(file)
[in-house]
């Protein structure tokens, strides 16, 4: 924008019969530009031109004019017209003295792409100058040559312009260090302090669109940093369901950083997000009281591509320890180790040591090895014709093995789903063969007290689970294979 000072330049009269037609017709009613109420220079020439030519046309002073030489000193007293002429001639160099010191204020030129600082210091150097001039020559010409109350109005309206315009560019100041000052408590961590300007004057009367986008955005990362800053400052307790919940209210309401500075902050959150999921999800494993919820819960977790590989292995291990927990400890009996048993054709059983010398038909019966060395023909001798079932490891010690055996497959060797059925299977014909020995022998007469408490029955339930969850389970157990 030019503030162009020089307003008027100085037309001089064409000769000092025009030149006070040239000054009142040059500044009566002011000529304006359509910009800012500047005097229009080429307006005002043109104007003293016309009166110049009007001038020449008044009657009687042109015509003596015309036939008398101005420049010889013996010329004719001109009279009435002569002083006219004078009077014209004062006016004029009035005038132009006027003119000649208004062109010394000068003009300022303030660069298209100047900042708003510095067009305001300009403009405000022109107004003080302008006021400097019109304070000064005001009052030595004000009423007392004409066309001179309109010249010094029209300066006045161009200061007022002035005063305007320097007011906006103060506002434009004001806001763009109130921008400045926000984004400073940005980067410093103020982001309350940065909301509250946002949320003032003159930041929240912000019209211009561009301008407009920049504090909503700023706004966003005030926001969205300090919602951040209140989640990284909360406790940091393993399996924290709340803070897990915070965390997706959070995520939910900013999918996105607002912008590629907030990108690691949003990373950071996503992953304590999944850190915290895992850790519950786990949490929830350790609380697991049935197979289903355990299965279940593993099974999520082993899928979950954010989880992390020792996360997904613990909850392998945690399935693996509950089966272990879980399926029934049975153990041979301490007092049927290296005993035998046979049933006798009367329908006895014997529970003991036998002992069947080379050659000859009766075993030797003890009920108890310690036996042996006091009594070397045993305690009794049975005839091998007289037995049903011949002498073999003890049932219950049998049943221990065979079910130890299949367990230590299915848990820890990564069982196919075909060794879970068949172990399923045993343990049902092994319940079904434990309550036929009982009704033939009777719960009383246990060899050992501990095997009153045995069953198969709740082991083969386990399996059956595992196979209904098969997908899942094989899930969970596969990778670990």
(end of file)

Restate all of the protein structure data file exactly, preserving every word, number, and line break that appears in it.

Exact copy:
[in-house]
């Protein structure tokens, strides 16, 4: 924008019969530009031109004019017209003295792409100058040559312009260090302090669109940093369901950083997000009281591509320890180790040591090895014709093995789903063969007290689970294979 000072330049009269037609017709009613109420220079020439030519046309002073030489000193007293002429001639160099010191204020030129600082210091150097001039020559010409109350109005309206315009560019100041000052408590961590300007004057009367986008955005990362800053400052307790919940209210309401500075902050959150999921999800494993919820819960977790590989292995291990927990400890009996048993054709059983010398038909019966060395023909001798079932490891010690055996497959060797059925299977014909020995022998007469408490029955339930969850389970157990 030019503030162009020089307003008027100085037309001089064409000769000092025009030149006070040239000054009142040059500044009566002011000529304006359509910009800012500047005097229009080429307006005002043109104007003293016309009166110049009007001038020449008044009657009687042109015509003596015309036939008398101005420049010889013996010329004719001109009279009435002569002083006219004078009077014209004062006016004029009035005038132009006027003119000649208004062109010394000068003009300022303030660069298209100047900042708003510095067009305001300009403009405000022109107004003080302008006021400097019109304070000064005001009052030595004000009423007392004409066309001179309109010249010094029209300066006045161009200061007022002035005063305007320097007011906006103060506002434009004001806001763009109130921008400045926000984004400073940005980067410093103020982001309350940065909301509250946002949320003032003159930041929240912000019209211009561009301008407009920049504090909503700023706004966003005030926001969205300090919602951040209140989640990284909360406790940091393993399996924290709340803070897990915070965390997706959070995520939910900013999918996105607002912008590629907030990108690691949003990373950071996503992953304590999944850190915290895992850790519950786990949490929830350790609380697991049935197979289903355990299965279940593993099974999520082993899928979950954010989880992390020792996360997904613990909850392998945690399935693996509950089966272990879980399926029934049975153990041979301490007092049927290296005993035998046979049933006798009367329908006895014997529970003991036998002992069947080379050659000859009766075993030797003890009920108890310690036996042996006091009594070397045993305690009794049975005839091998007289037995049903011949002498073999003890049932219950049998049943221990065979079910130890299949367990230590299915848990820890990564069982196919075909060794879970068949172990399923045993343990049902092994319940079904434990309550036929009982009704033939009777719960009383246990060899050992501990095997009153045995069953198969709740082991083969386990399996059956595992196979209904098969997908899942094989899930969970596969990778670990």